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  • Men taking prescription antihistamines weigh 20.9 lbs more than men not taking these drugs


    Posted by .(JavaScript must be enabled to view this email address)
    Thursday, July 12, 2018 10:24 am Email this article

    Men taking a prescription H1 antihistamine weighed an average of 20.9 pounds more than men not taking these drugs according to data from the 2005–2006 National Health and Nutrition Examination Survey (NHANES).

     

    Weight: 213 lbs vs 192 lbs

    Men taking these drugs weighed an average of 213.4 pounds compared to 192.5 pounds for those not taking these drugs.

    70% more likely to be overweight

    Men taking these drugs were 70% more likely to be overweight than those not taking these drugs.

    H1 antihistamines include:

    Over-the-Counter H1 antihistamines not accounted for

    The effect on weight may be GREATER than this study reveals

    The effect of H1 antihistamines on body weight may be greater than this study suggests.

    This is because some people in the control group may have been taking over-the-counter H1 antihistamines, however, they did not have any data on over-the-counter use.

    Note: Zyrtec (cetirizine) is also sold over-the-counter.

    BMI: 30.9 vs 27.9

    The average body mass index (BMI) of those taking these drugs was 30.9 (obese) vs 27.9 for those not taking these drugs, a difference of 3 BMI units.

    Age: 47-years-old

    The average age was 47-years-old.

    Most common H1 antihistamines: cetirizine (50%) and fexofenadine (37%)

    “The most prevalent H1 antihistamines used were cetirizine (50%) and fexofenadine (37%),” the paper noted.

    Insulin levels higher in H1 antihistamine users: 114 vs 65 pmol per liter

    “Prescription H1 antihistamine users had significantly higher weight, waist circumference , and insulin levels compared to healthy controls,” they note.

    Insulin levels were 114 pmol per liter in the antihistamine users vs 65 in the non-users.

    “There were no differences in fasting glucose levels, total cholesterol, low-density lipoprotein- or high- density lipoprotein-cholesterol, triglycerides, and apolipoprotein B levels between groups.”

    The antipsychotic drug Zyprexa (olanzapine) has strong antihistamine properties and is associated with weight gain

    They also note that the antipsychotic drug Zyprexa (olanzapine) has strong antihistamine properties and is associated with weight gain.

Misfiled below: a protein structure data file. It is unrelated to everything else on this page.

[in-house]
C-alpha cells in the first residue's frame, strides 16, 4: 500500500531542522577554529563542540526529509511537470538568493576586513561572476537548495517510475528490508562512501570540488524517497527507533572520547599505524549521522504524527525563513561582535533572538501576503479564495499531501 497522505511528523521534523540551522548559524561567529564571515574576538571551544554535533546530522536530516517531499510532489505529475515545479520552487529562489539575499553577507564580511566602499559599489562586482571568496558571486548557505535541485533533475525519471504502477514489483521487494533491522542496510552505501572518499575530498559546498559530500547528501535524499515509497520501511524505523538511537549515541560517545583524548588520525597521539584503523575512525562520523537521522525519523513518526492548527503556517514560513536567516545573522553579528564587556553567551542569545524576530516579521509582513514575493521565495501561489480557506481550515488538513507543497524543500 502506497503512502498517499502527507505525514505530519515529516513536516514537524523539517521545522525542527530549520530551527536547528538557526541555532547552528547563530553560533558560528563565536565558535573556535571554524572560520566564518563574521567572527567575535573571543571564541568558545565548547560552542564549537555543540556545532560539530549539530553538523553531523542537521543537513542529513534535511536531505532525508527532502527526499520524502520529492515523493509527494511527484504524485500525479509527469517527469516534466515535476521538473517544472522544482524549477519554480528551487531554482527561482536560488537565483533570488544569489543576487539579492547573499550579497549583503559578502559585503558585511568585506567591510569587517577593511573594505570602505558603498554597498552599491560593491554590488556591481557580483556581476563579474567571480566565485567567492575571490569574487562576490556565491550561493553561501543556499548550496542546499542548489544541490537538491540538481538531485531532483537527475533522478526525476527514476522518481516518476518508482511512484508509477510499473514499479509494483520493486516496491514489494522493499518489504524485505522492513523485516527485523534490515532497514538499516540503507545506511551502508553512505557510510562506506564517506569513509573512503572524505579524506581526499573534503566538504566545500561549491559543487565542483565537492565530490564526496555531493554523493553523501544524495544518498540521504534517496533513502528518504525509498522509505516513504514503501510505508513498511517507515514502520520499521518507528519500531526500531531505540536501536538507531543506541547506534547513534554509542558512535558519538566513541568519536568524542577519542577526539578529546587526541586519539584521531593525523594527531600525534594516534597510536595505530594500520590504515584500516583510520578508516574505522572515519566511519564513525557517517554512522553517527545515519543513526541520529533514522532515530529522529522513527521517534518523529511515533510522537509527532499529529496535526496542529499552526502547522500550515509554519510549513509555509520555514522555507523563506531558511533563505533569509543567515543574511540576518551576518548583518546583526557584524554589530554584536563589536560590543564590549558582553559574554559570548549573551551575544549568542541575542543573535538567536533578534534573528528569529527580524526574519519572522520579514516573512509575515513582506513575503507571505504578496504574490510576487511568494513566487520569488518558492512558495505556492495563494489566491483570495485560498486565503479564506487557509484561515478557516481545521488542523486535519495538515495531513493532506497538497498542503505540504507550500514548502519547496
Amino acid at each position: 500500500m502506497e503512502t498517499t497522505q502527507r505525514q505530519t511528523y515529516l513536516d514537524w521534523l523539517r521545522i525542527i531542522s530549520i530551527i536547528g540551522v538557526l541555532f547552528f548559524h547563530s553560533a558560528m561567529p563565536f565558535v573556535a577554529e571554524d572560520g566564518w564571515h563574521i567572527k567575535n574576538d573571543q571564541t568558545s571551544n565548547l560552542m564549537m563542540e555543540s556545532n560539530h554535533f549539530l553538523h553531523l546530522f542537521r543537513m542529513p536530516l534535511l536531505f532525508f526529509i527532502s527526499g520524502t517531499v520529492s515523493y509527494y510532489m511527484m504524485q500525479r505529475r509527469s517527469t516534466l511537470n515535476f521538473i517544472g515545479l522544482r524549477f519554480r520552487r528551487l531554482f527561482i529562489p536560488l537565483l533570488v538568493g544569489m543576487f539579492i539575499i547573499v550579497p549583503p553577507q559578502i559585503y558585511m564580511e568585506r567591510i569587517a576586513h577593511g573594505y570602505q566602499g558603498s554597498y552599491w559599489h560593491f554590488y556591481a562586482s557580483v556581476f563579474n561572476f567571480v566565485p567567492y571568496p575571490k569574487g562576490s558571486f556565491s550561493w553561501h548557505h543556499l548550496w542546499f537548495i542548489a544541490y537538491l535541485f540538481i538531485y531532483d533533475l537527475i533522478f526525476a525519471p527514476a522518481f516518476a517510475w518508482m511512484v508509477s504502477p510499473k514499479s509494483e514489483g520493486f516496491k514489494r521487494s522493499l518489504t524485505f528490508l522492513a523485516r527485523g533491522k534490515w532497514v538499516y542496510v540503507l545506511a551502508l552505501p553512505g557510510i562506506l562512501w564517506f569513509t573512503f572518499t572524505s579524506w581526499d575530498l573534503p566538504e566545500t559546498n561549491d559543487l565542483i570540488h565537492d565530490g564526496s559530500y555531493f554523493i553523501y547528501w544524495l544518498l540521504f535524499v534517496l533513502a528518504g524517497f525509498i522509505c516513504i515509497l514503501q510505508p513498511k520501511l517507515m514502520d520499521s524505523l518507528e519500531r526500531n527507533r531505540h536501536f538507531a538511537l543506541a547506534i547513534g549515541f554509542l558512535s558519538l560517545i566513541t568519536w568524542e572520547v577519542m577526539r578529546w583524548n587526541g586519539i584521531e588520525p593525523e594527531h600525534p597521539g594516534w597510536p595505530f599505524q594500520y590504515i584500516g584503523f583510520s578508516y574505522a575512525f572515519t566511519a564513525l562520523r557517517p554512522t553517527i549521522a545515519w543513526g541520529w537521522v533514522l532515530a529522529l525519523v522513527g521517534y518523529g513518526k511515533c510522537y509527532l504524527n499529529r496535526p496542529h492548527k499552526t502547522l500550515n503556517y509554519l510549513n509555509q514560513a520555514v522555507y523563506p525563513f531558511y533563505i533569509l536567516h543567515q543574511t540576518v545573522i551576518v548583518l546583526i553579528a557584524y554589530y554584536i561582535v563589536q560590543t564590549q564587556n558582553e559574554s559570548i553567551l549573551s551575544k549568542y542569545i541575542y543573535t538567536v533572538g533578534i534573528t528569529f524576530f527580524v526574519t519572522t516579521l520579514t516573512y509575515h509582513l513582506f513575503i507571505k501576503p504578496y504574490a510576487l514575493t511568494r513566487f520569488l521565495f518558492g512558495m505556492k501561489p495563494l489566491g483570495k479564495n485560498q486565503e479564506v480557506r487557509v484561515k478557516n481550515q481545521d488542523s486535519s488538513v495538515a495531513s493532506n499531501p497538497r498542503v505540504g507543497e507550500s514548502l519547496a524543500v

“Atypical antipsychotics with potent H1 antagonistic properties are strongly correlated with weight gain. New generation antipsychotics with high antihistaminic properties such as olanzapine induce weight gain.”

    However, this analysis did NOT include anyone taking antipsychotic drugs like Zyprexa (olanzapine), and instead only looked at people taking H1 antihistamines for allergy relief.

    Subjects: 94 men using H1 antihistamines vs 198 men of the same age not using them

    The study included 94 males who reported using an H1 antihistamine.

    They were compared to 198 males matched for age.

    Conclusion: H1 Antihistamines may be causing weight gain

    “Several H1 antihistamines are available without a prescription, so the actual number of individuals in the sample taking an H1 antihistamine is unknown,” the authors note.

    “An estimated 50 million people in the United States suffer from allergies, with approximately 35–50% of them using over-the-counter antihistamines; thus, this analysis may be underestimating the impact of antihistamines.

    “Because H1 antihistamines are increasingly accessible, they may be contributing to weight gain and increased development of metabolic syndrome.

    “Although causation cannot be attributed to prescription H1 antihistamine use only based on this cross- sectional analysis, it is imperative to explore the relationship between increased antihistamine use, obesity, and underlying risk factors.”

    Reference

    Ratliff JC, Barber JA, Palmese LB, Reutenauer EL, and Tek C. Association of prescription H1 antihistamine use with obesity: results from the National Health and Nutrition Examination Survey. Obesity (Silver Spring), 2010 Dec; 18(12): 2398-2400.

    Author’s Contact Info

    Joseph Ratliff
    Department of Psychiatry
    Yale University School of Medicine
    New Haven, Connecticut, USA
    .(JavaScript must be enabled to view this email address)

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